Easter Rising at 100
A radical in thought only, it would seem. That would be me. These days, as the 100th anniversary of the reading of the Irish Republic Declaration of Independence from the steps of Dublin’s General Post Office nears, my heart marches to a much more ecumenical drummer.
Not that the "Easter Rising" of 1916 doesn’t occupy my thoughts on a daily basis. It would be the quick arrest and execution of the leaders of the Republican movement by the British that radicalized the populace to join the rebellion, which, if the truth be known, had produced only stifled yawns among onlookers as the Declaration was read.
To be honest, the extent of my personal rebellion against the historical occupation of Ireland by "the Brits" doesn’t go much further these days than not allowing Bushmills whiskey into the house. There, you Ulsterites, take that!
There are those back on the "Auld Sod," however, who were anything but happy with the Provisional IRA ceasefire back in 1994. And, according to news accounts, a few are rising again. Irish grudges, it would appear, have a similar half-life to that of Uranium. Who’d a thunk it?!
I can imagine the Irish bars along Park City’s Main Street being a hotbed of anti-British fervor during mining’s heyday, especially during March, what with St. Paddy’s Day and the approach of Easter, and all.
A somewhat hilarious recent take on such shenanigans would be the time when a few of us, after drinking the place dry and singing Irish rebel songs until the sheep came home, emerged from one of Father Pat Carley’s legendary St. Paddy’s Day parties at the Elk’s Club to stagger up Main Street to the Post Office.
There, our "Irish tenors" continued to foul the aural environment in hopes of attracting the local constabulary, whom, we reasoned, would clasp us in irons, toss us in the dungeon, and, thereby, radicalize our brethren. The mere mention, however, that we might be missing "last call" across the street at the Alamo quickly dissolved our Brigade.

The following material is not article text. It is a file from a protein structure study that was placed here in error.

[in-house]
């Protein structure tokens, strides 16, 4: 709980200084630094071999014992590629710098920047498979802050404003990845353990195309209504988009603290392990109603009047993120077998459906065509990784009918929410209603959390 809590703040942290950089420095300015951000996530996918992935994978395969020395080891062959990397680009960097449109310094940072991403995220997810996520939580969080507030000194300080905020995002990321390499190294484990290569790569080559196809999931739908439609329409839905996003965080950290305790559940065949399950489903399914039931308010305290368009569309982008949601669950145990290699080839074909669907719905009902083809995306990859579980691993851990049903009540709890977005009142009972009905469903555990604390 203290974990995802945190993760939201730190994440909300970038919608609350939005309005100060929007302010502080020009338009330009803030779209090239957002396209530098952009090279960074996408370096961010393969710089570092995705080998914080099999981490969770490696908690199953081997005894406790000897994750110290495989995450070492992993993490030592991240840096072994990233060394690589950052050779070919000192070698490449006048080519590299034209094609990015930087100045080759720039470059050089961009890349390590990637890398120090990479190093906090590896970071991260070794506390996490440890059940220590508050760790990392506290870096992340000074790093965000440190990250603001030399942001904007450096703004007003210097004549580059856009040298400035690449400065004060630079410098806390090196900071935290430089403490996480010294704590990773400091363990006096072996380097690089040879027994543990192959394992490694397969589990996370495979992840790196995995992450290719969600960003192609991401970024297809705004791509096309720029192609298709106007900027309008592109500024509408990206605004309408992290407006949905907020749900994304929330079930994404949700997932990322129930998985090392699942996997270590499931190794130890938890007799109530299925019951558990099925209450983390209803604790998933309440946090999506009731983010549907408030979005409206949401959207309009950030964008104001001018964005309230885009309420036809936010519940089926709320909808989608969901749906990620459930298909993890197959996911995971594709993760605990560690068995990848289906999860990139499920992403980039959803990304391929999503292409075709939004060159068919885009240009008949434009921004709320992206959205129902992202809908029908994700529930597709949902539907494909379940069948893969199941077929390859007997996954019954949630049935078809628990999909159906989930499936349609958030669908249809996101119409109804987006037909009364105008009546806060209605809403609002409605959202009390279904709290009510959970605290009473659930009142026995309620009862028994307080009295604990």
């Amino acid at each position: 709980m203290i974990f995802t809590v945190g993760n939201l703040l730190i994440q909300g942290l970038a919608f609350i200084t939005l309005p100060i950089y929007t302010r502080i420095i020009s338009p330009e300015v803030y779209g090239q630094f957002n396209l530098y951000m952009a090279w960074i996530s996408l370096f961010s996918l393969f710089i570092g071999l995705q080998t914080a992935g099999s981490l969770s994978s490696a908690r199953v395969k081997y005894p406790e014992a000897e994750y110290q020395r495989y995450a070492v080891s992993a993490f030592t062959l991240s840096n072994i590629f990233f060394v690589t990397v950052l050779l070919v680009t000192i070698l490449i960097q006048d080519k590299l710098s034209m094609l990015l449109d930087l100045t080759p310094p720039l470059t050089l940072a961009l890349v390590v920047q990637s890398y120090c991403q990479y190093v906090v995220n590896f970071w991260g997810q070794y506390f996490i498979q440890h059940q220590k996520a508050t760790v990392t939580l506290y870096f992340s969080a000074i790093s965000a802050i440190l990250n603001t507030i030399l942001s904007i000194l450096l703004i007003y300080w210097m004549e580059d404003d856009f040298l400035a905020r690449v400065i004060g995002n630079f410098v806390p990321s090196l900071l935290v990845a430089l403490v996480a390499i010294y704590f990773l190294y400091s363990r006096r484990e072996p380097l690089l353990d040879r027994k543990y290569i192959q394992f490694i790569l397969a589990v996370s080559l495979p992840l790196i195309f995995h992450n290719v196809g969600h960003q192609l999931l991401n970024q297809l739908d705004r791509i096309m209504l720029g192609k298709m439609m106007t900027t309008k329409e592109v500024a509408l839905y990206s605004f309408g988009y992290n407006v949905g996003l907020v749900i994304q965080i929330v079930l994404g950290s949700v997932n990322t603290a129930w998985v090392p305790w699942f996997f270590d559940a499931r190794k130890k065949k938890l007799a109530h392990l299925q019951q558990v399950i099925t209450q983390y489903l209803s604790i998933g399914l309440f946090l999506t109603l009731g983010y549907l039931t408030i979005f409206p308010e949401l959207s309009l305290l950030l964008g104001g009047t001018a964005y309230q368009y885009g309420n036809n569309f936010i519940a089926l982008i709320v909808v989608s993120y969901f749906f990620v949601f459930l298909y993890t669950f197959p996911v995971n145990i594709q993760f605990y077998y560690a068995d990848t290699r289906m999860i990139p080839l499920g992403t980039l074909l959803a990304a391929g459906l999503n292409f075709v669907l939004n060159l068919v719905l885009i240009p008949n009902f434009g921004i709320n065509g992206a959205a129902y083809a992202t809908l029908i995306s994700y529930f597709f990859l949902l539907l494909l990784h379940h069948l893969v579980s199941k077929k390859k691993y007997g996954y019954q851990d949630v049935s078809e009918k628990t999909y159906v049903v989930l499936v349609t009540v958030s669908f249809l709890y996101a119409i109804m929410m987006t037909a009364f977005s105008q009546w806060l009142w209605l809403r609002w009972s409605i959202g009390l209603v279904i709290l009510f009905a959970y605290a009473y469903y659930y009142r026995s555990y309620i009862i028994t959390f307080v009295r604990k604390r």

One of the main upsides to celebrating the Easter Rising Centennial this year will be the lack of precision in pinpointing which date to actually commemorate the event. In 1916 Easter Monday fell on April 24. In 2016, it falls on March 28. And with the uncorking of St. Paddy’s Day tomorrow, this could turn into one elongated bash.
I mean, it’s not like we could just choose one of the dates to celebrate! Is there not a genetic mandate to honor the martyred Irish rebels at least on all three, if not all the days connecting them? Now is not the time for moderation!
Speaking of genetics, however, I believe recent DNA analysis has shown that the Irish are more closely related to the Basques of northern Spain than other populations of the British Isles. We’re not Celtic after all? Do you hear that Mary (Uriarte) Mair and Kenny Binatena? I’ve always sensed we were family!
I wouldn’t doubt a bit that Dublin will be hosting celebrations aimed at Irish culture with special heed paid to literature and music (not to mention Jameson and Guinness) for at least a week — if not a month! The Basques are like that, you know!
The origins of Park City Ski Area "gang-skis" can also be traced to the Irish and St. Patrick’s Day — at least among those interlopers who arrived in the late ’60s and early ’70s. What monumental parties on the snow we had back then, ranging from the Keystone meadow to the deck of the old Mid-Mountain Lodge near the Gondola Angle Station.
It seemed like the entirety of the early Park City Muckers Rugby Football Club would leave its collective "sitzmark" upon the proceedings every year. Rumors still abound of participants requiring help to the Angle Station to catch a cabin in order to arrive at the base area in one piece.
It would be Father Pat Carley’s annual St. Paddy’s Day gatherings, however, that became most responsible for Park City’s ongoing love affair with the Irish holiday. He continually brought all ethnic and religious components of the town together to celebrate.
Finally, in the spirit of the St. Patrick’s Battalion (el Batallón de los San Patricios), a Mexican army unit comprised primarily of Irish Catholics who had defected from the invading US army during the Mexican-American War , let’s not forget that Wednesday, March 16, is the fundraiser for Jose Fernandez at the No Name Saloon on Main Street. Erin go Bragh, amigos!
Jay Meehan is a culture junkie and has been an observer, participant, and chronicler of the Park City and Wasatch County social scenes for more than 40 years.
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Ray Freer writes in a guest editorial that residents deserve more answers about the process that led to the controversial Black Lives Matter mural on Main Street in July.